XT: As what genre would you classify “The Handle,” and how does it differ or compare to other works you have written or published?
JMH: I vary between realistic literary fiction and more speculative aspects, though I tend to look at fiction as a flexible continuum rather than a set of categories strictly divided by genre. This story purposely engaged science fiction precedents with horrific threats like H. G. Wells’s War of the Worlds and H.P. Lovecraft’s “The Color Out of Space.” I think the “phantom zone” from Superman hovered somewhere in my subconscious too. When paying homage to previous stories and imagined worlds, I tend to slip in a bit of satire, as a form of intertextual play, which can be a delicate balance so as not to avoid disrupting the sustained vision of an alternative world that still maintains ties to consensus realism in fiction. However, rather than cleaving to a sustained fantasy or cohesive science fiction in terms of a consistent genre, I prefer the surprise and instability of the “literary fantastic” where readers face hesitation and uncertainty about what sort of world they are inhabiting as readers. I enjoy employing the literary fantastic as a disruptive mode to undercut readers’ assumptions, but I have to be careful not to go overboard. I like my fiction to occupy what maybe I can call “the Trickster dimension or genre” but still have a realistic impact on people’s sensibilities. “The Handle” may be my only overtly science fiction short story so far in terms of the expected pieces being there: after all, there’s alien technology. The novel I’m revising has some near-future sci-fi elements too.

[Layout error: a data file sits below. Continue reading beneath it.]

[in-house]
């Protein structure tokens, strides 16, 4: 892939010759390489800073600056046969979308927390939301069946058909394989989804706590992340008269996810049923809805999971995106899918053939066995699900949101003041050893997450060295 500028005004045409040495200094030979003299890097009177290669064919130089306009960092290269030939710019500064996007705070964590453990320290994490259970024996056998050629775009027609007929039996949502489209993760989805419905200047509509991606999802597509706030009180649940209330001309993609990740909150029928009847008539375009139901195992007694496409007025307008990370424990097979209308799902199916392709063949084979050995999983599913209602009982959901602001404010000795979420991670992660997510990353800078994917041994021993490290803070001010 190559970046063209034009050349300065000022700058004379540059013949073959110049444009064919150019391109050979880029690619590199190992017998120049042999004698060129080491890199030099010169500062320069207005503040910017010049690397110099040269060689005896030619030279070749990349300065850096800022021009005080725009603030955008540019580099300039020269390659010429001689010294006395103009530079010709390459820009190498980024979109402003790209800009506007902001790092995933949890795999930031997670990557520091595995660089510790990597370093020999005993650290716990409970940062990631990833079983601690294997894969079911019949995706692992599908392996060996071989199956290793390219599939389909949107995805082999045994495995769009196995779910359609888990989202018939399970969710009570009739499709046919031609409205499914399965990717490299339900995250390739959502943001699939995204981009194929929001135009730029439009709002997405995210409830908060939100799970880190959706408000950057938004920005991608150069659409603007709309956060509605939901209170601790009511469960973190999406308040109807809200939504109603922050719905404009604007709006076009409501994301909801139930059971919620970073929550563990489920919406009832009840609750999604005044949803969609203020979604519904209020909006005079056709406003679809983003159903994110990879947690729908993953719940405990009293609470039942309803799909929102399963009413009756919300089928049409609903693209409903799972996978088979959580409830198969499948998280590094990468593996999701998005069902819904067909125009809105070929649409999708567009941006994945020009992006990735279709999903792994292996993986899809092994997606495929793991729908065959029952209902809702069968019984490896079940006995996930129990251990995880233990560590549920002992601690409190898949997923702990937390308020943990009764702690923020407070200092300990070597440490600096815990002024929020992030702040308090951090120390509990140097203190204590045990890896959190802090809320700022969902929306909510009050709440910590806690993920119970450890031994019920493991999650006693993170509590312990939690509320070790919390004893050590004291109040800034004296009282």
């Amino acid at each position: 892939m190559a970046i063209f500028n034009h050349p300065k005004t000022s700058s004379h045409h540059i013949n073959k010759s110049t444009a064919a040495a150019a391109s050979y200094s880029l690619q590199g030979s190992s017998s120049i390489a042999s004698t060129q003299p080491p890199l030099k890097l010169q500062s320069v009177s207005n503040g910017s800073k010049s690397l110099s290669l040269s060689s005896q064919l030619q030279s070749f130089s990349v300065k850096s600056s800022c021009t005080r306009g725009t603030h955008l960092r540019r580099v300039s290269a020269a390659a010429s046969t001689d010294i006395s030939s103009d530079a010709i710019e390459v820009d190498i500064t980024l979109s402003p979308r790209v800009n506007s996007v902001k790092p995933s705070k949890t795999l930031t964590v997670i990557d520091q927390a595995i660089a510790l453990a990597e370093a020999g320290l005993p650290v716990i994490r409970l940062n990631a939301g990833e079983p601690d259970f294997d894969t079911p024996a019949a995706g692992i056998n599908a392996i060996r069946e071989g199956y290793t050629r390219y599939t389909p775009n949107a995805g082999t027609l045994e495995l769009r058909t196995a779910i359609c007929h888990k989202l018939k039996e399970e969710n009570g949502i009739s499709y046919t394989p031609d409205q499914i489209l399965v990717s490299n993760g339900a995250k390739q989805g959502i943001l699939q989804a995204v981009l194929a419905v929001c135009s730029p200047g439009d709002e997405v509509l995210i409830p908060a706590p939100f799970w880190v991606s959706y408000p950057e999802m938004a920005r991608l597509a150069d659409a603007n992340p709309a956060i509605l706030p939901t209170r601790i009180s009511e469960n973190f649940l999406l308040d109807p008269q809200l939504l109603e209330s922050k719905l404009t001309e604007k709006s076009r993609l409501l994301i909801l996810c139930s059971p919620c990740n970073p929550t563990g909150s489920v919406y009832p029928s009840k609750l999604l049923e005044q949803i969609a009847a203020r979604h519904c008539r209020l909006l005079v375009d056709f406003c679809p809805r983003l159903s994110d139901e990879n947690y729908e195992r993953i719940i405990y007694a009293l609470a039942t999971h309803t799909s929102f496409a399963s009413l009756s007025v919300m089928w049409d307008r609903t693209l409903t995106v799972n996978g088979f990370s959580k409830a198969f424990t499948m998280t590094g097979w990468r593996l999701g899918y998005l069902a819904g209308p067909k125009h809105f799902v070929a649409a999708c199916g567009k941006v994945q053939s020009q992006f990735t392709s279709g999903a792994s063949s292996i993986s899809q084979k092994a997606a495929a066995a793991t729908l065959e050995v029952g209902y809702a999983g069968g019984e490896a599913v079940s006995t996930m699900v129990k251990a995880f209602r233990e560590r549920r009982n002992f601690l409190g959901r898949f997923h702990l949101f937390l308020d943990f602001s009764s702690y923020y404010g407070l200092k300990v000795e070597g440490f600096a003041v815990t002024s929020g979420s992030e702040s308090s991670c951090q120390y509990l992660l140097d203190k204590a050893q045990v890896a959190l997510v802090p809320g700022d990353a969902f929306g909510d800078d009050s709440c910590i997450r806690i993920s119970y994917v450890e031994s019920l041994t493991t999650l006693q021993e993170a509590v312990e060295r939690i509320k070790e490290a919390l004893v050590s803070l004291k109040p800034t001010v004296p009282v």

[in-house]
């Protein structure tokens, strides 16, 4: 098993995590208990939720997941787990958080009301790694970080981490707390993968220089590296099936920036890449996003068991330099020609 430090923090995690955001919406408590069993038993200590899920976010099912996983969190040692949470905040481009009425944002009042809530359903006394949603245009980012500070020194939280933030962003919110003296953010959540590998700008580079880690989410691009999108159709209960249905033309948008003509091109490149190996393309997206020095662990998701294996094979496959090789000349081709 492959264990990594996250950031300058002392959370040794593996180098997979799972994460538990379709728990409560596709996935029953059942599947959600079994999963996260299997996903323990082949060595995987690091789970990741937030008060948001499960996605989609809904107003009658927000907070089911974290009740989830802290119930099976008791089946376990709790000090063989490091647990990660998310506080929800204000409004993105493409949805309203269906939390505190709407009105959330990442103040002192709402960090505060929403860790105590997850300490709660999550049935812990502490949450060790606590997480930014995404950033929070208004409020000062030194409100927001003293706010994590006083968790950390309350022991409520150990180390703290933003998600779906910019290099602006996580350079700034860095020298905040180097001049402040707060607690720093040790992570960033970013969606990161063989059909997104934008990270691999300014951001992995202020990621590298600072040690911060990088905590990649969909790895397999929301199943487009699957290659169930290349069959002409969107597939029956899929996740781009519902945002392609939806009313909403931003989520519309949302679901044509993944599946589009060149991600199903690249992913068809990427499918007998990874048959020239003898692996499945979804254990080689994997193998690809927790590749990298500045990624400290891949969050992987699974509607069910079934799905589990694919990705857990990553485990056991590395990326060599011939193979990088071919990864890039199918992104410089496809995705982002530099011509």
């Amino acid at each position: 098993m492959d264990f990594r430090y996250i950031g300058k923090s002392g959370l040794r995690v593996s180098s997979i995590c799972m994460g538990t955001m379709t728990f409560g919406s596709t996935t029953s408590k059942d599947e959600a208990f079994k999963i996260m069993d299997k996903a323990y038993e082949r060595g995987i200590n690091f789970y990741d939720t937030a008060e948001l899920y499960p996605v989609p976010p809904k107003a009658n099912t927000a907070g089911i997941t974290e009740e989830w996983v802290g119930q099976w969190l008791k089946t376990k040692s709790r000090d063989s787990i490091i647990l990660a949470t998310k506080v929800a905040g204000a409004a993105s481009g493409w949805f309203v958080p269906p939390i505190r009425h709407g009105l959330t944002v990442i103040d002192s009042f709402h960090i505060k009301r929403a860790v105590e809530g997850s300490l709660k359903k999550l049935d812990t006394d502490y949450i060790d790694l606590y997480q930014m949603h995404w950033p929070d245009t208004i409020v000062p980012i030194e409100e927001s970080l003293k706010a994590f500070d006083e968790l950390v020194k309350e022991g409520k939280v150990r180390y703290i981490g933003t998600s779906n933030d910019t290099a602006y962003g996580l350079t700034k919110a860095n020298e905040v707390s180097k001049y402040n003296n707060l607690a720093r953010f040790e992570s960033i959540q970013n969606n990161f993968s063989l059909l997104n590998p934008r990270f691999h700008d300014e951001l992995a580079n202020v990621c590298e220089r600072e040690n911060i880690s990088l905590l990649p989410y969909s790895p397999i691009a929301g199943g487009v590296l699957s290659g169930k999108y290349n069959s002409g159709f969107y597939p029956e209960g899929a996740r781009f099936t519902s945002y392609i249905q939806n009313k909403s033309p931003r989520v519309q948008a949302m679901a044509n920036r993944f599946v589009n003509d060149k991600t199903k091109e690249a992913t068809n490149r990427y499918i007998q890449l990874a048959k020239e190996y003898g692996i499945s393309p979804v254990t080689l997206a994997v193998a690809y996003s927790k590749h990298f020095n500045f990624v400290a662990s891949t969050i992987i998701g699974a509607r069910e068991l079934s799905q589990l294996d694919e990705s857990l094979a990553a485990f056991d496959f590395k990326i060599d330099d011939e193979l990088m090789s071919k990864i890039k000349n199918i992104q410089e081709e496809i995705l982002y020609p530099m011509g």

XT: What are you currently working on?
JMH: I’m mainly working on revising a novel that I began in the MFA program at Bowling Green State University. I got some helpful feedback on the manuscript this last summer in Santa Fe from being a part of John Dufresne’s Master Class, which was part of the University of New Mexico’s Summer Writer’s Conference. I’m reworking some of the plot, character development, pacing, and style. Also, I’ve started a new short story, which in some ways I think of as a companion piece to “The Handle,” though it relies upon folk beliefs rather than science fiction for its genre context. I wrote about sleep paralysis and folklore about being “hag-ridden” before in a story called “Ridden” published in Masque and Spectacle, so this is somewhat a return in terms of writing fiction that employs folklore where psychological elements mix with so-called superstition. I’ve been revising some screenplays too, but the novel is the main focus right now.
Thanks for the thoughtful questions!
Jason Marc Harris graduated with a Ph.D. in English Literature from the University of Washington, and an MFA in fiction from Bowling Green State University, where he served as Fiction Editor of Mid-American Review. Stories in EveryDay Fiction, Masque and Spectacle, Meat for Tea: The Valley Review, Cheap Pop, Riding Light Review, Arroyo Literary Review, and Midwestern Gothic. Books include Folklore and the Fantastic in Nineteenth-Century British Fiction and (with Birke Duncan) Laugh Without Guilt: A Clean Joke Book. He teaches creative writing, folklore, and literature at Texas A&M University in College Station, TX. http://www.jasonmarcharris.com/
Xai Thao is a senior English Major at St. Olaf College who was born in St. Paul, Minnesota. She can usually be found with her head buried in a book or squinting at her tablet, updating her “to read” list. When she is not preoccupied with her studies or catching up on her “to read” list, she hides away to scrawl snatches of poetry and stories in her journal.